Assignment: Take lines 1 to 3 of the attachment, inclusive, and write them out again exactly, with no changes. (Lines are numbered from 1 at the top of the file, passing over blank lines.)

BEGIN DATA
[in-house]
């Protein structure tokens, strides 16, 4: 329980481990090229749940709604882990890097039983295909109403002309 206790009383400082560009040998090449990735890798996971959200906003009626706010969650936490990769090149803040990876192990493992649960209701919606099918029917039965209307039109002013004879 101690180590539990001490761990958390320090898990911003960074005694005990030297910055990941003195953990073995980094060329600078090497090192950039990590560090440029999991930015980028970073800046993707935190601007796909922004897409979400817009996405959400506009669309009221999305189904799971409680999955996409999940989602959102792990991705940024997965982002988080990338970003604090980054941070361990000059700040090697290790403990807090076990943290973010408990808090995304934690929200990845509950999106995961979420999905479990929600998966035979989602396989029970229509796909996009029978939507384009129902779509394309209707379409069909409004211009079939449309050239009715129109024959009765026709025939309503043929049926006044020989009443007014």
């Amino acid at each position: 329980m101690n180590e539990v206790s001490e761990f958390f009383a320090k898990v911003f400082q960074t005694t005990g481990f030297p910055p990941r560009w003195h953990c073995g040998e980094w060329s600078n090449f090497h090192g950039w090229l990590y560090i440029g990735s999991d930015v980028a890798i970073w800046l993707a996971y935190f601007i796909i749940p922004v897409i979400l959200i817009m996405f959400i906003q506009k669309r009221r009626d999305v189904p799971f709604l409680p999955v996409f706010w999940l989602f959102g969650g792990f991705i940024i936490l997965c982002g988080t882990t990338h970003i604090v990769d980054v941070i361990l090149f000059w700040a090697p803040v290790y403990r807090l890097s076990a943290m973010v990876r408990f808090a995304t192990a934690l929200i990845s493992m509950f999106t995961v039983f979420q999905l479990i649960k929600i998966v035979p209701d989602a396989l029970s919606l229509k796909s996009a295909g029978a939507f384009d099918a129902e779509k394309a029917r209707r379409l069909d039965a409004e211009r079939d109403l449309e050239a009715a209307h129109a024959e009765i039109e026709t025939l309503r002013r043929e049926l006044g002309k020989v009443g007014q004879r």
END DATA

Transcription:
[in-house]
């Protein structure tokens, strides 16, 4: 329980481990090229749940709604882990890097039983295909109403002309 206790009383400082560009040998090449990735890798996971959200906003009626706010969650936490990769090149803040990876192990493992649960209701919606099918029917039965209307039109002013004879 101690180590539990001490761990958390320090898990911003960074005694005990030297910055990941003195953990073995980094060329600078090497090192950039990590560090440029999991930015980028970073800046993707935190601007796909922004897409979400817009996405959400506009669309009221999305189904799971409680999955996409999940989602959102792990991705940024997965982002988080990338970003604090980054941070361990000059700040090697290790403990807090076990943290973010408990808090995304934690929200990845509950999106995961979420999905479990929600998966035979989602396989029970229509796909996009029978939507384009129902779509394309209707379409069909409004211009079939449309050239009715129109024959009765026709025939309503043929049926006044020989009443007014």
């Amino acid at each position: 329980m101690n180590e539990v206790s001490e761990f958390f009383a320090k898990v911003f400082q960074t005694t005990g481990f030297p910055p990941r560009w003195h953990c073995g040998e980094w060329s600078n090449f090497h090192g950039w090229l990590y560090i440029g990735s999991d930015v980028a890798i970073w800046l993707a996971y935190f601007i796909i749940p922004v897409i979400l959200i817009m996405f959400i906003q506009k669309r009221r009626d999305v189904p799971f709604l409680p999955v996409f706010w999940l989602f959102g969650g792990f991705i940024i936490l997965c982002g988080t882990t990338h970003i604090v990769d980054v941070i361990l090149f000059w700040a090697p803040v290790y403990r807090l890097s076990a943290m973010v990876r408990f808090a995304t192990a934690l929200i990845s493992m509950f999106t995961v039983f979420q999905l479990i649960k929600i998966v035979p209701d989602a396989l029970s919606l229509k796909s996009a295909g029978a939507f384009d099918a129902e779509k394309a029917r209707r379409l069909d039965a409004e211009r079939d109403l449309e050239a009715a209307h129109a024959e009765i039109e026709t025939l309503r002013r043929e049926l006044g002309k020989v009443g007014q004879r």